Physiotherapists have been expertly trained in the accurate assessment and treatment of the shoulder. A variety of ‘hands on’ techniques and individualized home strengthening and stretching program will be implemented in order to achieve the best possible outcomes. Anti inflammatory modalities may also be used in order to provide pain relief and enhance healing. Although early intervention is vital in treating acute problems and preventing long term issues, physiotherapy can also help even the most stubborn chronic shoulders and get you moving again. More Info

Foot and Ankle Conditions

Physiotherapists are university trained in the assessment and treatment of foot pain. There are many causes of foot pain ranging from joint and ligament problems to muscular and tendon strains, all of which can be treated successfully with physiotherapy

Some of the more common types of injuries are:

Ankle Sprains – This injury involves the ankle rolling sideways and stretching the ligaments beyond their normal limits. The result is ligament damage, joint swelling and inflammation, loss of range of motion and pain.

Plantar Fasciitis – Plantar fasciitis is a common source of heel and foot pain. It is an inflammation of the plantar fascia, which is the arch tissue on the bottom of the foot. The signs and symptoms of plantar fasciitis include heel pain, which is often worse in the morning, Stiffness in the morning and pain along the length of the bottom of the foot. It usually develops over time and is commonly a result of overuse, poor biomechanics or flat feet, tight calf muscles, poor footwear. Chronic plantar fasciitis caused heel spurring but these are rarely the actual cause of the pain. Custom shaped orthotics are often fitted to treat this problem and can be fitted in all of our clinics.

Foot Osteoarthritis – The human foot is made up of over 25 bones, all of which have small joints between them. Lining these joints is cartilage, which over time can become worn which leads to stiffness, swelling and pain. As with plantar fasciitis, poor foot biomechanics or flat feet can worsen this condition. Physiotherapy techniques used include joint mobilisation, stretching and strengthening as well as soft tissue massage and the fitting of orthotics.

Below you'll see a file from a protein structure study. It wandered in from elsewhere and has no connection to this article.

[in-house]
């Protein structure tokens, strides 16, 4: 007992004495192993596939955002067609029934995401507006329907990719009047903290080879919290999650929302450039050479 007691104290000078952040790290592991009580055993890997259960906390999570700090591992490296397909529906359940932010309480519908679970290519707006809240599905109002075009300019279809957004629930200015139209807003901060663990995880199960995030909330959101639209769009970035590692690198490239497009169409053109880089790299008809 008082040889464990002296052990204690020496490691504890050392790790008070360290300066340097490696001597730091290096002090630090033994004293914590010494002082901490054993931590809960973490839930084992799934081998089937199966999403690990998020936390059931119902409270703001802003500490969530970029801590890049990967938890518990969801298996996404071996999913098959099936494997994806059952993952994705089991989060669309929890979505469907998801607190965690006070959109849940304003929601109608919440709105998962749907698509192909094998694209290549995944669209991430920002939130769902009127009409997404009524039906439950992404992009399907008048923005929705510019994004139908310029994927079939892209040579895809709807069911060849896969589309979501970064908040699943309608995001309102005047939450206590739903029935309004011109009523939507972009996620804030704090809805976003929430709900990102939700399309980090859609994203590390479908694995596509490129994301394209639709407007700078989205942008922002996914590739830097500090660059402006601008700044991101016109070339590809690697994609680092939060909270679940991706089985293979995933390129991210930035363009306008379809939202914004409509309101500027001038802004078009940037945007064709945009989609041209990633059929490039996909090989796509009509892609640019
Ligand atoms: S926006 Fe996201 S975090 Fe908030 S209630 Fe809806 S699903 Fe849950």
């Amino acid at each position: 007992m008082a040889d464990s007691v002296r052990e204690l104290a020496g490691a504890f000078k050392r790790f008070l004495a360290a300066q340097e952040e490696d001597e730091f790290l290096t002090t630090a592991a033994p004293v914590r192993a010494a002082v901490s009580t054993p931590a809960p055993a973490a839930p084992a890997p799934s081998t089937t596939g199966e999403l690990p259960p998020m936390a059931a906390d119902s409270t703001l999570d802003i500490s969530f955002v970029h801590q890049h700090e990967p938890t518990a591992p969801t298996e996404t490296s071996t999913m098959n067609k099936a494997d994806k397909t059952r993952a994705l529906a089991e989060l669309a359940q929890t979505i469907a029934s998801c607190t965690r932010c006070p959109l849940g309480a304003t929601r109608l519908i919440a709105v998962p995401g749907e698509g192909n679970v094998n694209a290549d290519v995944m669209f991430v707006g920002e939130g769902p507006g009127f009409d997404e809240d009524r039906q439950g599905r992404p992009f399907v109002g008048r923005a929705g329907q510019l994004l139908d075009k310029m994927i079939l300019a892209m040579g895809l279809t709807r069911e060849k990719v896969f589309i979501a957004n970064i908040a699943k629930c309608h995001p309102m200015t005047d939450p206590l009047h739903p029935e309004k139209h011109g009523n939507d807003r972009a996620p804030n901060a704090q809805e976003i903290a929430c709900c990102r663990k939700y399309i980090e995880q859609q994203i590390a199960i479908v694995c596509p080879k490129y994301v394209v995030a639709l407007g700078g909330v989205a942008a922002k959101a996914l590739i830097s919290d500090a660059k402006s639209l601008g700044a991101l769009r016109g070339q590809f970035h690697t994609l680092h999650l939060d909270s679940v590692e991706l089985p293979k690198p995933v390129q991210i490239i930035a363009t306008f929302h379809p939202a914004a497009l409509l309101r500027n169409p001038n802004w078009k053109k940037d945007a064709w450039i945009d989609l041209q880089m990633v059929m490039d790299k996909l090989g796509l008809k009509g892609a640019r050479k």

Achilles tendonitis – Achilles tendinopathy is a term characterised by tissue damage and pain in the achilles/heel region. The Achilles tendon is an extension of the calf and soleus muscles on the back of the lower leg. During repetitive contraction of these muscles, excessive tension is placed through this tendon and as a result there is degeneration and inflammation. This may occur acutely due to a high force contraction through the tendon or due to consistent gradual wear associated with overuse. Physiotherapy can help treat this condition through specialised evidence based eccentric exercises as well as through the prescription of custom orthotics to re correct the underlying biomechanical problems

Physiotherapy Treatment – Techniques used in the treatment of foot and ankle problems can include; joint mobilisation, stretching, strengthening and proprioceptive exercises, soft tissue massage, and the fitting of affordable custom made orthotics to correct excessive foot pronation. Electrophysical modalities such as laser, interferential, compression therapy, ultrasound and heat may also be used to enhance healing and provide pain relief. More Info

Back to Top

Other Conditions Treated Include:

  • Muscular and joint pain
  • Spinal scoliosis correction
  • Post-operative rehabilitation
  • Injuries suffered in the workplace
  • Core stability exercises
  • Third party (motor vehicle) injuries
  • Re-correction of posture
  • Tailored exercise programs
  • ‘Prehab’ or pre-surgery exercise
  • Fibreglass casting/splints following fractures

Go to Find Your Injury

Comments are closed.